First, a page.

Seen from these three perspectives, Johnny becomes a Protean figure, developing from an arch villain who will stop at nothing, not even murder, to build up his textile business at the Harmony silk factory, to a gentle lover of English literature; from a communist guerrilla to a mercenary collaborator and from a cuckolded husband to a "skirt-chaser of the very highest order". Aw revels in the inconsistencies in each of the three accounts, just as Johnny favours the rough batik cloth whose " dyes were uneven" and whose "patterns, traced out by hand, were never consistent", over the smoothest luxury silks. Aw endows each character with equal depth and individuality, but ultimately leaves them as unknowable as the Malaysian jungle in which their drama unfolds. The only constant seems to be a fascination with, and respect for, the Malaysian landscape and its history, which are celebrated here in all their rich, lush variety.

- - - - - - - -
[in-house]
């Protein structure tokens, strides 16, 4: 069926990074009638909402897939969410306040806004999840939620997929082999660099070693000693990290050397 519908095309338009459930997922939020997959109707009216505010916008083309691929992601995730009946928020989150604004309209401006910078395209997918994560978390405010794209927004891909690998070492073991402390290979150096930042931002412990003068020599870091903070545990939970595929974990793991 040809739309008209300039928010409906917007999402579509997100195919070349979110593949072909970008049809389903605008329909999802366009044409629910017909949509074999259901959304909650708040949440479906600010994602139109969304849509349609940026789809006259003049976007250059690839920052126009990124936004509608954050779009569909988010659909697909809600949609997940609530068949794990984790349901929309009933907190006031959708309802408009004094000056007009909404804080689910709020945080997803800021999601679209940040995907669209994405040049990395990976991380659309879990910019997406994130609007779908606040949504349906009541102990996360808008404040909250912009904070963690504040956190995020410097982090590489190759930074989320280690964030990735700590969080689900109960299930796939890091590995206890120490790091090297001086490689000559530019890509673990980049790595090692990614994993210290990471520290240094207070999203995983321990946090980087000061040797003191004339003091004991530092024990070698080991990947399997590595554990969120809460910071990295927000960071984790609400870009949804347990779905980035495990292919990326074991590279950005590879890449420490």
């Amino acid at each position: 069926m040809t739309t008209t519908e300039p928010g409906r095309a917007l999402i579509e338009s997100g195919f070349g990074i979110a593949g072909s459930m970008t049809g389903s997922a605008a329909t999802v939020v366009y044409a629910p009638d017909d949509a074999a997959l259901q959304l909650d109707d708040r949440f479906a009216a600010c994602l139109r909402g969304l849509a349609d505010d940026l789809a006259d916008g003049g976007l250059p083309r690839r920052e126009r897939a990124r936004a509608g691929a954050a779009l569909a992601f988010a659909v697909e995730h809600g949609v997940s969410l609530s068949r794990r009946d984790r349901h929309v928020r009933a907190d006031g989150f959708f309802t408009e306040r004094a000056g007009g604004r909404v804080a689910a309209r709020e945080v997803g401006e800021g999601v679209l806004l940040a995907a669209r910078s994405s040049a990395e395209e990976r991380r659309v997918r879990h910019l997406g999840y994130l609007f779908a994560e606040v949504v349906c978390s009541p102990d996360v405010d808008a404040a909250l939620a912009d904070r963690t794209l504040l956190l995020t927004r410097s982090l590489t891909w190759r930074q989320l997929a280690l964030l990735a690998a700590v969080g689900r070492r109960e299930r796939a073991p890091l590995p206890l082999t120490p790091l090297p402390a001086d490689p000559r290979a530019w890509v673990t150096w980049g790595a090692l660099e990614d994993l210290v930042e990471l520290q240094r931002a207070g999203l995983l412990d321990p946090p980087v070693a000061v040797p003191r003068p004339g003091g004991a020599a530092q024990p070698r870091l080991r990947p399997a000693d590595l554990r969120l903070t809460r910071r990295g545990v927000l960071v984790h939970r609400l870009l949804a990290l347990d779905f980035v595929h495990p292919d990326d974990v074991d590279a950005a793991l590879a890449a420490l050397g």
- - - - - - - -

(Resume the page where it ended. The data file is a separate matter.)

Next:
Aw's prose is beautifully wrought and thoughtful, switching with agility between comedy, suspense, romance and lyrical description. While at times his metaphors are slightly clunky and his female voice (in Snow's diary) lacks the convincing brio of his male narrators, The Harmony Silk Factory is an impressive first novel by a promising new Malaysian voice.
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